A couple of hours ago I did something amazing: bought lunch. I walked about a kilometre down the road, straight into my favourite Thai restaurant, and got myself some fried rice. Now, you’re probably questioning my sanity, or at the very least pondering how amazing my story is. But it is amazing. In exchange for a colourful piece of paper, the wonderful lady behind the counter put down her newspaper, and through a mixture of skill and fresh ingredients made me a tasty meal. How did it get that way? Why does a piece of paper imbue sufficient power to drive human action? This, my friend, is the story of money. It’s the story of innovation. And it’s an incredibly fascinating story.
“Credit and debt, in short, are among the essential building blocks of economic development, as vital to creating the wealth of nations as mining, manufacturing or mobile telephony.”
Where to begin? Written on the cusp of the Global Financial Crisis, Niall Ferguson starts his tale with a rumination on what exactly money is — silver, paper, pixels on a screen. The root of all evil, the cause of our discontent, and the key to our success. Money is and has been all of these things. But these are not what make money, well, money. Money is a unit of exchange, a unit of account and a store of value. These are the real essences of money, not the whiff of Gold or the declaration of a sovereign. And it’s the story of money’s transformation through all of these stages, to hit all these targets, that makes up the bulk of the pages.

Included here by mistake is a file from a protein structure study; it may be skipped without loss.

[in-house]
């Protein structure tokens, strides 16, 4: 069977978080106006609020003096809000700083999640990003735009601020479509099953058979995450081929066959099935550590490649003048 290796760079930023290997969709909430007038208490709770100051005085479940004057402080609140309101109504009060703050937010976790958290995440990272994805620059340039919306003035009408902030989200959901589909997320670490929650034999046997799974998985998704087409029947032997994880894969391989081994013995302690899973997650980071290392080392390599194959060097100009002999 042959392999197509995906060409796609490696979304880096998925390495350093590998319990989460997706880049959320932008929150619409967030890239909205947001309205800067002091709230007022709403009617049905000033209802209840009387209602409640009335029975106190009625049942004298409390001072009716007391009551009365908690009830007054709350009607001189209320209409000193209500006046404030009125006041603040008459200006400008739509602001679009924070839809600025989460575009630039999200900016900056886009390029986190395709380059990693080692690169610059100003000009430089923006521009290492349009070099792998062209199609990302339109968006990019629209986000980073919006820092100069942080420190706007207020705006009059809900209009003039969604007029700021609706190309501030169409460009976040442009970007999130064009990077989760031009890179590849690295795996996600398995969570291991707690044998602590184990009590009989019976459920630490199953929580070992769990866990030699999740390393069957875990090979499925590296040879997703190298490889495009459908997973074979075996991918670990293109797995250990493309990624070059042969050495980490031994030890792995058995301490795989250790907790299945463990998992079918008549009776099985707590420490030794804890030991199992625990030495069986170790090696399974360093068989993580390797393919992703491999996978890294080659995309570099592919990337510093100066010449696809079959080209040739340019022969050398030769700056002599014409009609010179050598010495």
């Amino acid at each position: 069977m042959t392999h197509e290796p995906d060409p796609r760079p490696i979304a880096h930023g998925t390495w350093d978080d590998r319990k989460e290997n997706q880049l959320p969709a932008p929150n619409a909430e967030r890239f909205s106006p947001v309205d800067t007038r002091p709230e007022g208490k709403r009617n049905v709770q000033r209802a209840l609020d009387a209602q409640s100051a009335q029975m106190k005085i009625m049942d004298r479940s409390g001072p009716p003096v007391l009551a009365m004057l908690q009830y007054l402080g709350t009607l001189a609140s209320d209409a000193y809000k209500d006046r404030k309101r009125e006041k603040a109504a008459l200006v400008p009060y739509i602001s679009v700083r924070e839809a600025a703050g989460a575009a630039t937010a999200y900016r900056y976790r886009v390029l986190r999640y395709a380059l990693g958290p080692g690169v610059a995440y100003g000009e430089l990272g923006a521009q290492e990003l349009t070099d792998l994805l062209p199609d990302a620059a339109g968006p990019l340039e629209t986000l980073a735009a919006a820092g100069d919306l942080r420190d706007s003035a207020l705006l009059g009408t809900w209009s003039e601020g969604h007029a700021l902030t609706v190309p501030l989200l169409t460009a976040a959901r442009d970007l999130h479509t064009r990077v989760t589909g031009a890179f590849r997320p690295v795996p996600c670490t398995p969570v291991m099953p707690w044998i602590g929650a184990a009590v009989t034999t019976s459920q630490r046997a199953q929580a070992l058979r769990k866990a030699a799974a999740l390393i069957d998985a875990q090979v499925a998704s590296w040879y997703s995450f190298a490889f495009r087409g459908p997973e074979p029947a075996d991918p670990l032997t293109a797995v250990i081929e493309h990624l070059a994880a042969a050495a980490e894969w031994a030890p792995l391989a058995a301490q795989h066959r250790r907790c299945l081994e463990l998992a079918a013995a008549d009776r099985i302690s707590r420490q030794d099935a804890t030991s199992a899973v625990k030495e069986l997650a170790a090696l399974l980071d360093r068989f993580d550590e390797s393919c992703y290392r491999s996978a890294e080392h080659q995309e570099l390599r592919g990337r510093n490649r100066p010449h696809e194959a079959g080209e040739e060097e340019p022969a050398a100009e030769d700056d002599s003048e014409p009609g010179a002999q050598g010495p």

“From ancient Mesopotamia to present-day China, in short, the ascent of money has been one of the driving forces behind human progress: a complex process of innovation, intermediation and integration that has been as vital as the advance of science or the spread of law in mankind’s escape from the drudgery of subsistence agriculture and the misery of the Malthusian trap.”
The most interesting component of the book, however, are the ancillary tales of these great leaps. The clay tablets from 2000BC Mesopotamia, which turn out to be a form tradable debt — thousands of years before the first bond markets. The Spanish looting of an Incan civilisation thoroughly unaware silver’s status in the West, and the long term affects on Spanish Competitiveness. The rise of the Stockmarket in Amsterdam, which fuelled the long arm of the East India Companies. The spread of the “Cotton Bond” allowing the American South to stick around in a war with the North. The Scottish Clergymen who started an Insurance fund that invested the proceeds and paid the widowers and children of clergy out of the profits. And, finally, collateralised debt obligations, sub prime mortgages and the Global Financial Crisis.
“When we withdraw banknotes from automated telling machines, or invest portions of our monthly salaries in bonds and stocks, or insure our cars, or remortgage our homes, or renounce home bias in favour of emerging markets, we are entering into transactions with many historical antecedents.”
It’s with that last point that Ferguson really strikes home. The final parts of the book deal with the complexity of the modern financial system, and how it unravelled in the period leading up to publication. For while all these great innovations have built the world we now inhabit, they have also created one so complex that many simply give up. But we can’t. Giving up is what allows the likes of sub-prime loans to promulgate, and myriad mistakes be remade. Ferguson’s book is a partial answer to that. It’s nowhere near the silver bullet — for more sophisticated readers, there is much to be desired (Adam Smith seems to be particularly glossed over, for example), but it’s a great overview. And Ferguson’s passion for anecdote makes it particularly enjoyable. Three out of five.